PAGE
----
Over the past 14 months, most court hearings in Minnesota have been conducted via remote Zoom conference. As more people have become vaccinated and state restrictions eased, however, the Minnesota judiciary is following a path of gradual reopening.
In Minnesota federal court, criminal jury and bench trials have resumed as of May 3, although not at the usual volume as of yet. Other in-person criminal proceedings may also take place. In-person civil jury trials will resume as courtroom space becomes available, and all criminal and civil jury trial-specific deadlines may be postponed by the presiding judge. The clerk’s office is open during normal business hours, although cash payments are not accepted.
In the Minnesota state court system, in-person criminal jury trials may also occur. No in-person civil jury trials will start before June 14, unless exceptions are granted by the chief judge and chief justice. All hearings will be conducted remotely to the extent possible. At least one public service counter must remain open in each county and appellate court during normal business hours. No new grand juries will be impaneled before June 14 unless the chief judge grants an exception.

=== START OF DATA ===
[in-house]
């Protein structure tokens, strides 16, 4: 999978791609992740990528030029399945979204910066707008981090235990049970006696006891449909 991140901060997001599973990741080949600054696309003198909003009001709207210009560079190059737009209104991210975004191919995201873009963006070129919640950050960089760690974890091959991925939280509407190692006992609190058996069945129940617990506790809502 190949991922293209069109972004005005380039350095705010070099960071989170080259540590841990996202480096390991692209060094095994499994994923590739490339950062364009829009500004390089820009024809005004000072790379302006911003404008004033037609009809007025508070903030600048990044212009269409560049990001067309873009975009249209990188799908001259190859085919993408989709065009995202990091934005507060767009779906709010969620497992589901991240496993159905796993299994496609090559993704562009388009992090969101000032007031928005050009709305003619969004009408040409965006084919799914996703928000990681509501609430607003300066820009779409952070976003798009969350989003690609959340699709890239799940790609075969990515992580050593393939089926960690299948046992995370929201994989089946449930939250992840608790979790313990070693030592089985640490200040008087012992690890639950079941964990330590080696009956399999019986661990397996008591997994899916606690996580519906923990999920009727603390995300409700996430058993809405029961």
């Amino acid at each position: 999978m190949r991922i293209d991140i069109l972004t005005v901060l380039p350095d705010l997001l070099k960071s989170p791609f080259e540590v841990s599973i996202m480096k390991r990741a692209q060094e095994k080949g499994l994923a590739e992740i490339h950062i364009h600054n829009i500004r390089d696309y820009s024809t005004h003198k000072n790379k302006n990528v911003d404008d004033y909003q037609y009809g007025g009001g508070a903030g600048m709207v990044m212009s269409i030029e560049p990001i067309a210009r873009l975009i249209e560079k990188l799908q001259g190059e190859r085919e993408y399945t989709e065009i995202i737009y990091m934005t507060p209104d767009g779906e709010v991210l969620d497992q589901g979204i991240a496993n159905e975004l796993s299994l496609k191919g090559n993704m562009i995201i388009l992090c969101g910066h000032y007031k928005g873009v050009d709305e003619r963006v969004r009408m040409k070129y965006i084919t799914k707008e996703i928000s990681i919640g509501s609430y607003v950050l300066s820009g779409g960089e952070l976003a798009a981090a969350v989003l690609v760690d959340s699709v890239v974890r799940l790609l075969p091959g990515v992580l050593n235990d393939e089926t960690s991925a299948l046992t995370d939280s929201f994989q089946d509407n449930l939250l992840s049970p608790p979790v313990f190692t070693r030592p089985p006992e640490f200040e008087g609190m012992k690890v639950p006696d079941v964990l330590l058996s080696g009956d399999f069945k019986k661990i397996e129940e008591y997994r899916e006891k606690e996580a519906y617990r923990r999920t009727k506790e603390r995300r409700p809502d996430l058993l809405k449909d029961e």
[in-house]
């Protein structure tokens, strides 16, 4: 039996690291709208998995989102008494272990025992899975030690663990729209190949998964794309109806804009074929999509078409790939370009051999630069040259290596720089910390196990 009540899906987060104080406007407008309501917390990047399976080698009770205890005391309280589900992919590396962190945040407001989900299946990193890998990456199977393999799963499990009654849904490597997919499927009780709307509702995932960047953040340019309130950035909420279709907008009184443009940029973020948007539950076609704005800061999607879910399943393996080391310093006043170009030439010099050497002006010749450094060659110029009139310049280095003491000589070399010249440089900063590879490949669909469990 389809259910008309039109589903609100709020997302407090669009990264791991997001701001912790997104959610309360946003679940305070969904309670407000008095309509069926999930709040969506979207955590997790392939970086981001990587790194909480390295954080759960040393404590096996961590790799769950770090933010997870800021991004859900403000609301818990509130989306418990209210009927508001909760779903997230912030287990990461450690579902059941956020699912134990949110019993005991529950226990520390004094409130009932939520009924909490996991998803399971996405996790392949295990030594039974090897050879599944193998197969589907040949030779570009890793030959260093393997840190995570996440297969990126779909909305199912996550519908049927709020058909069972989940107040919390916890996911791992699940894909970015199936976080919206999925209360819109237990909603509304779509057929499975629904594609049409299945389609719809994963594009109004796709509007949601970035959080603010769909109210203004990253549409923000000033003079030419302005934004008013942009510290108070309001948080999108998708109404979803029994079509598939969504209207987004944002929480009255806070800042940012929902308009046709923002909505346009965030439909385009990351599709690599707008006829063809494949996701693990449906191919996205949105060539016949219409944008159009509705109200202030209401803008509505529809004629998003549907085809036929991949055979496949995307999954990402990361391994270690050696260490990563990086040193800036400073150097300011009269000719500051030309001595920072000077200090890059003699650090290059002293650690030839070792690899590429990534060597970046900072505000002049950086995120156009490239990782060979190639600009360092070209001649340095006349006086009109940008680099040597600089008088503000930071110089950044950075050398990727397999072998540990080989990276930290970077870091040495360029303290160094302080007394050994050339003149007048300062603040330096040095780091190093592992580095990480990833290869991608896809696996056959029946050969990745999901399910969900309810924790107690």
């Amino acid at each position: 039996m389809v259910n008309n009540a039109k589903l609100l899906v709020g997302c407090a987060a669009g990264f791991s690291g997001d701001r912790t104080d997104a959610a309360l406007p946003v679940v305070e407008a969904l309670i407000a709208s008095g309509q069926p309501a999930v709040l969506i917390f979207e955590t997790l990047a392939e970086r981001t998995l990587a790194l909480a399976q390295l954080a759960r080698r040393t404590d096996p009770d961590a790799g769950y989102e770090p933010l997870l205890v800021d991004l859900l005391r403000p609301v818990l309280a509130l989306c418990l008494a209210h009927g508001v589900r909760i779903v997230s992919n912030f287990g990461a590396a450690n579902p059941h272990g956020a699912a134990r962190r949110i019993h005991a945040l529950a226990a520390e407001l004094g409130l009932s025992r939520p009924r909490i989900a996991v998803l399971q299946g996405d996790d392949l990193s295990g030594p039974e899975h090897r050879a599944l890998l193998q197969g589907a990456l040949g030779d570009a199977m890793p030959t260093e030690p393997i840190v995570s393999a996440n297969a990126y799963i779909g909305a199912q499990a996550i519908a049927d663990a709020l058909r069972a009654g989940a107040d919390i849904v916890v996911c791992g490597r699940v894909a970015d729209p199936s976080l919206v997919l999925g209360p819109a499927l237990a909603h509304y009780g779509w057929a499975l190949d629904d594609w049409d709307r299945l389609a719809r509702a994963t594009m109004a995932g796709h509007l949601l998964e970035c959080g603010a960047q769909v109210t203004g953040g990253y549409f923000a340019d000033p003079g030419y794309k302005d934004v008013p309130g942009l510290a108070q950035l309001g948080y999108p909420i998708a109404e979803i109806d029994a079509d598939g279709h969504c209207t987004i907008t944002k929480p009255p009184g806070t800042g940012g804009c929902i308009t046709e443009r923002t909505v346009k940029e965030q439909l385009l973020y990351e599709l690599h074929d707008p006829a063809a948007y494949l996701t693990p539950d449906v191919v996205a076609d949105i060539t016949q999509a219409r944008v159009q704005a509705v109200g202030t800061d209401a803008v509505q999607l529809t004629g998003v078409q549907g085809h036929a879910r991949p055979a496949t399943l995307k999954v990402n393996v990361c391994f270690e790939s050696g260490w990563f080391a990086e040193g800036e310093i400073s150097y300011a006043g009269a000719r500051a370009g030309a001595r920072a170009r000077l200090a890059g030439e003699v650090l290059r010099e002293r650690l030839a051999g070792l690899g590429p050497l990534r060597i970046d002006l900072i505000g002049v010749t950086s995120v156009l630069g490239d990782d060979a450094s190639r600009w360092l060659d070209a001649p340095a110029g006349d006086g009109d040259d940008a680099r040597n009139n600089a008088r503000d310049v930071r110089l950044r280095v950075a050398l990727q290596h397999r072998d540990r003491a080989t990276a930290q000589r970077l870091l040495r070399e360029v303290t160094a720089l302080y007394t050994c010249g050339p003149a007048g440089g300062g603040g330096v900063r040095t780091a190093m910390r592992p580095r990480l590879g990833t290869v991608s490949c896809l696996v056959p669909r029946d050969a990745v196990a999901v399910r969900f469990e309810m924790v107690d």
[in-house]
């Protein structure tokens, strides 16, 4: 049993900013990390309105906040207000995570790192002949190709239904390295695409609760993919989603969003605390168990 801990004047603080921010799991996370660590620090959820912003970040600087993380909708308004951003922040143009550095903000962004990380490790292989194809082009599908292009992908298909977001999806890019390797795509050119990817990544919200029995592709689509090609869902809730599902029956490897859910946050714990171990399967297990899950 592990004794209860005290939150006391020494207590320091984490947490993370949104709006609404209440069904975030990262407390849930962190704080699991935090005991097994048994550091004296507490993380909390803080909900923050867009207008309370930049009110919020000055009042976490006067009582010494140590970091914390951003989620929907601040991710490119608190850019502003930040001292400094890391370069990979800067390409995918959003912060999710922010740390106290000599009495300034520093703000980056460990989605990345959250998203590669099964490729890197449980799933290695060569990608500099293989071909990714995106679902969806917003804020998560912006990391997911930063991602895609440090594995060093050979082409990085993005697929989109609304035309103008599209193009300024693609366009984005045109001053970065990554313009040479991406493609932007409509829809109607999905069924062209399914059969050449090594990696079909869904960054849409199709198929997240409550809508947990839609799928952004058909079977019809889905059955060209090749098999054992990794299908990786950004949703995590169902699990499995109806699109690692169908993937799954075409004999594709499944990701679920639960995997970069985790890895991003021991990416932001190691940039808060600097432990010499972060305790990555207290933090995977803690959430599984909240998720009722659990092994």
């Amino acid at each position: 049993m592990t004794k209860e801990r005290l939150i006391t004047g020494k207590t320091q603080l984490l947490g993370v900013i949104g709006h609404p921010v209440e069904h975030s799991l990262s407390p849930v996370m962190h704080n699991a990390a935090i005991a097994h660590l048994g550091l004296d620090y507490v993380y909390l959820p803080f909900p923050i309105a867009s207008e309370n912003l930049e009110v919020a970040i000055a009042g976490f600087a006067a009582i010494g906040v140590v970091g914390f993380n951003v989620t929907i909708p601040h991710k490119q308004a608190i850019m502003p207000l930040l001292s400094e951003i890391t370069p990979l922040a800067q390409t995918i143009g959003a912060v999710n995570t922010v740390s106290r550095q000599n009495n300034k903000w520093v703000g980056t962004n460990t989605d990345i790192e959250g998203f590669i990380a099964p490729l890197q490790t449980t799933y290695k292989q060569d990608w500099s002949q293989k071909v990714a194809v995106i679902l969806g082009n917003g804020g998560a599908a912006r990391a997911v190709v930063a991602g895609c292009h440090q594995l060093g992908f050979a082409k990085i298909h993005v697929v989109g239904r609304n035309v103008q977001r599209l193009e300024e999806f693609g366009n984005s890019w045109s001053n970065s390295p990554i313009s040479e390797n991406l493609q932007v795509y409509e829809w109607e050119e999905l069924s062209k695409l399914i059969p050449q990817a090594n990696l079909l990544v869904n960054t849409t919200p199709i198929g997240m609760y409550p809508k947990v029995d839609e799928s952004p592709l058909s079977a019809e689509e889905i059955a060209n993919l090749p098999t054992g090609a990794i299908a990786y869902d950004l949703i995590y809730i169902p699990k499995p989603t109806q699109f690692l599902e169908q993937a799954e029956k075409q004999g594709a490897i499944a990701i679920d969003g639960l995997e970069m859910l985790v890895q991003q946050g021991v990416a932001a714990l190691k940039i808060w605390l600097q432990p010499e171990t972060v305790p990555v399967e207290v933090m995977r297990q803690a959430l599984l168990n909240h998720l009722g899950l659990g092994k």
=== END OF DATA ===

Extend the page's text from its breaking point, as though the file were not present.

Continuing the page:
Several Minnesota judges have anecdotally opined that remote technology will not disappear. Specifically, they expect that certain motion hearings will continue to be held remotely even after the pandemic because they increase judicial efficiency and reduce wasted attorney time (e.g., by eliminating travel and waiting time).
While in-person appearances by witnesses are key in trials and hearings where witness credibility plays a role, hearings in which only attorneys speak (e.g., oral argument on motions) can be just as easily handled by remote videoconferencing. We will continue to keep you updated as the judicial system gradually reopens and evolves in the wake of COVID-19.